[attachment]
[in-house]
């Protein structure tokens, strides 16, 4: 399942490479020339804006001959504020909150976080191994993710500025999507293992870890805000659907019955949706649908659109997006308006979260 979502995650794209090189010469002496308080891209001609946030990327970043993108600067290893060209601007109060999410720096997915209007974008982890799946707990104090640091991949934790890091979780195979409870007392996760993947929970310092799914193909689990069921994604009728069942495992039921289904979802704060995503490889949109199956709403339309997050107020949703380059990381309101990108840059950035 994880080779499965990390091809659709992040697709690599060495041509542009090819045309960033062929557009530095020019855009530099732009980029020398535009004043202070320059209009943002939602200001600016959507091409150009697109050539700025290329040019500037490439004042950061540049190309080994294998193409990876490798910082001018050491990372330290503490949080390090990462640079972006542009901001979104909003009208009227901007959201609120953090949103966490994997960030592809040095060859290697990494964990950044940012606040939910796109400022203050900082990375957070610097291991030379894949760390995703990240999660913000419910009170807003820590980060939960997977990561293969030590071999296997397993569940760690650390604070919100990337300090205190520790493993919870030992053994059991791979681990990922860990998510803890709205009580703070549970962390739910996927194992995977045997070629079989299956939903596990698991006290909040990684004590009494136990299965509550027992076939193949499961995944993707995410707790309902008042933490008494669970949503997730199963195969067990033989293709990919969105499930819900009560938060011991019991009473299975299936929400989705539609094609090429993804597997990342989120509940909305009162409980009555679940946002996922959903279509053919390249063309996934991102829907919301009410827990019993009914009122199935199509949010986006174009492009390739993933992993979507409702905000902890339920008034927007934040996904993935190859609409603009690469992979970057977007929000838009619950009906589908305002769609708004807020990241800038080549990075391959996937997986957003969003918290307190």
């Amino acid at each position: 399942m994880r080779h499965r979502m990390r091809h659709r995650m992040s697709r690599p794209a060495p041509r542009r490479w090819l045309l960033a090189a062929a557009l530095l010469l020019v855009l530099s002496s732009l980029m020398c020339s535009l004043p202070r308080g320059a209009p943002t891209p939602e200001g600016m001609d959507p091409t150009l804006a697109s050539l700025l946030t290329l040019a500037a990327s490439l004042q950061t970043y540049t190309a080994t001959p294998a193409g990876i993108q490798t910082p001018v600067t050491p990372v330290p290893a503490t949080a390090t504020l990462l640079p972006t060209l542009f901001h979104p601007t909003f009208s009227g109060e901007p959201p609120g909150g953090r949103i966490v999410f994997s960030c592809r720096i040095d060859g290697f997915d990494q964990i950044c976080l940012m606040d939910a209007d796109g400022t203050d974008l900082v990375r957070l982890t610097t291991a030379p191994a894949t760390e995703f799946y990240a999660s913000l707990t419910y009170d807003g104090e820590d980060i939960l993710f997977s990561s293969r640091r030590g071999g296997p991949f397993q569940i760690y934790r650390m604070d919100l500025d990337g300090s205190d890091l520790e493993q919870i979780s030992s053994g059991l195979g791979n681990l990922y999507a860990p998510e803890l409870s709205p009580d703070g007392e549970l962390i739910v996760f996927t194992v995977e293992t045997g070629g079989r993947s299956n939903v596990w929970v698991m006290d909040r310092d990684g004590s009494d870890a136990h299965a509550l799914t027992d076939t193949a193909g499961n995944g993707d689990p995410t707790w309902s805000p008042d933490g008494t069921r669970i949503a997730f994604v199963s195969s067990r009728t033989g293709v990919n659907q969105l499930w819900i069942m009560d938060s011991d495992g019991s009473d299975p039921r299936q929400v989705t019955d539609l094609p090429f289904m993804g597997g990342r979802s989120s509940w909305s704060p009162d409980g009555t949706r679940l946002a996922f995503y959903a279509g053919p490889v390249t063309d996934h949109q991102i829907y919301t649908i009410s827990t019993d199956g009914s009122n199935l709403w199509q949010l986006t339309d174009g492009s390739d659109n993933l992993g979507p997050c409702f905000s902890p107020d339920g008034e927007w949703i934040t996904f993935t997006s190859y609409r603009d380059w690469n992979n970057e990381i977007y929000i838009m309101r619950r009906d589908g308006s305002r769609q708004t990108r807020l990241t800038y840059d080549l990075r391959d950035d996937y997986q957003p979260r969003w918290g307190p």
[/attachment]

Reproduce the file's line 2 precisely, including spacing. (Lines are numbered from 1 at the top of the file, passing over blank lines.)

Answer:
């Protein structure tokens, strides 16, 4: 399942490479020339804006001959504020909150976080191994993710500025999507293992870890805000659907019955949706649908659109997006308006979260 979502995650794209090189010469002496308080891209001609946030990327970043993108600067290893060209601007109060999410720096997915209007974008982890799946707990104090640091991949934790890091979780195979409870007392996760993947929970310092799914193909689990069921994604009728069942495992039921289904979802704060995503490889949109199956709403339309997050107020949703380059990381309101990108840059950035 994880080779499965990390091809659709992040697709690599060495041509542009090819045309960033062929557009530095020019855009530099732009980029020398535009004043202070320059209009943002939602200001600016959507091409150009697109050539700025290329040019500037490439004042950061540049190309080994294998193409990876490798910082001018050491990372330290503490949080390090990462640079972006542009901001979104909003009208009227901007959201609120953090949103966490994997960030592809040095060859290697990494964990950044940012606040939910796109400022203050900082990375957070610097291991030379894949760390995703990240999660913000419910009170807003820590980060939960997977990561293969030590071999296997397993569940760690650390604070919100990337300090205190520790493993919870030992053994059991791979681990990922860990998510803890709205009580703070549970962390739910996927194992995977045997070629079989299956939903596990698991006290909040990684004590009494136990299965509550027992076939193949499961995944993707995410707790309902008042933490008494669970949503997730199963195969067990033989293709990919969105499930819900009560938060011991019991009473299975299936929400989705539609094609090429993804597997990342989120509940909305009162409980009555679940946002996922959903279509053919390249063309996934991102829907919301009410827990019993009914009122199935199509949010986006174009492009390739993933992993979507409702905000902890339920008034927007934040996904993935190859609409603009690469992979970057977007929000838009619950009906589908305002769609708004807020990241800038080549990075391959996937997986957003969003918290307190």